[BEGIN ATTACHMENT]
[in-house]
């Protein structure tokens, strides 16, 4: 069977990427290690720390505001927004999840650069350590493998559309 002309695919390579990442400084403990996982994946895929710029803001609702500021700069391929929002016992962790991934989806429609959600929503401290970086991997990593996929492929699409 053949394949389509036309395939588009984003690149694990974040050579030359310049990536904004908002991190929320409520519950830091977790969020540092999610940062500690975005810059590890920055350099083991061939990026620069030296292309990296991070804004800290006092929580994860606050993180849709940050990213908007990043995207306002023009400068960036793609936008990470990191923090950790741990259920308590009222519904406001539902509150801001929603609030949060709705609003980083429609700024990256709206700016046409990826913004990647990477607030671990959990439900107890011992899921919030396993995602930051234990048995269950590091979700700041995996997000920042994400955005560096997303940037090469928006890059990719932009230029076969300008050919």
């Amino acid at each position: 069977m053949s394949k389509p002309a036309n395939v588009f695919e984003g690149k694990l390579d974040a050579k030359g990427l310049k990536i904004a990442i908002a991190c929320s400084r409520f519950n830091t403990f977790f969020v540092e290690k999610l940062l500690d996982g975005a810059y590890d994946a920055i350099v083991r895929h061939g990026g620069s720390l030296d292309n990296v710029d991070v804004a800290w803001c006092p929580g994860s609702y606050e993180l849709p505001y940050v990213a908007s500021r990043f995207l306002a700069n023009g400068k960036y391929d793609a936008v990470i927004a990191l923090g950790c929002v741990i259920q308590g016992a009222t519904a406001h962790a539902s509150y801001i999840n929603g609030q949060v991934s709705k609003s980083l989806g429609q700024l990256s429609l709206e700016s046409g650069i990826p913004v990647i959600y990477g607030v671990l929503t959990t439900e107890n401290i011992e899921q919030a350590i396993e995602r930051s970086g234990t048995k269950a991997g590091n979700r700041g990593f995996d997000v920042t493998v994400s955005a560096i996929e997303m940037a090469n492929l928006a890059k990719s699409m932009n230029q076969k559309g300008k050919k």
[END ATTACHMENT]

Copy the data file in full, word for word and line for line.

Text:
[in-house]
């Protein structure tokens, strides 16, 4: 069977990427290690720390505001927004999840650069350590493998559309 002309695919390579990442400084403990996982994946895929710029803001609702500021700069391929929002016992962790991934989806429609959600929503401290970086991997990593996929492929699409 053949394949389509036309395939588009984003690149694990974040050579030359310049990536904004908002991190929320409520519950830091977790969020540092999610940062500690975005810059590890920055350099083991061939990026620069030296292309990296991070804004800290006092929580994860606050993180849709940050990213908007990043995207306002023009400068960036793609936008990470990191923090950790741990259920308590009222519904406001539902509150801001929603609030949060709705609003980083429609700024990256709206700016046409990826913004990647990477607030671990959990439900107890011992899921919030396993995602930051234990048995269950590091979700700041995996997000920042994400955005560096997303940037090469928006890059990719932009230029076969300008050919």
């Amino acid at each position: 069977m053949s394949k389509p002309a036309n395939v588009f695919e984003g690149k694990l390579d974040a050579k030359g990427l310049k990536i904004a990442i908002a991190c929320s400084r409520f519950n830091t403990f977790f969020v540092e290690k999610l940062l500690d996982g975005a810059y590890d994946a920055i350099v083991r895929h061939g990026g620069s720390l030296d292309n990296v710029d991070v804004a800290w803001c006092p929580g994860s609702y606050e993180l849709p505001y940050v990213a908007s500021r990043f995207l306002a700069n023009g400068k960036y391929d793609a936008v990470i927004a990191l923090g950790c929002v741990i259920q308590g016992a009222t519904a406001h962790a539902s509150y801001i999840n929603g609030q949060v991934s709705k609003s980083l989806g429609q700024l990256s429609l709206e700016s046409g650069i990826p913004v990647i959600y990477g607030v671990l929503t959990t439900e107890n401290i011992e899921q919030a350590i396993e995602r930051s970086g234990t048995k269950a991997g590091n979700r700041g990593f995996d997000v920042t493998v994400s955005a560096i996929e997303m940037a090469n492929l928006a890059k990719s699409m932009n230029q076969k559309g300008k050919k």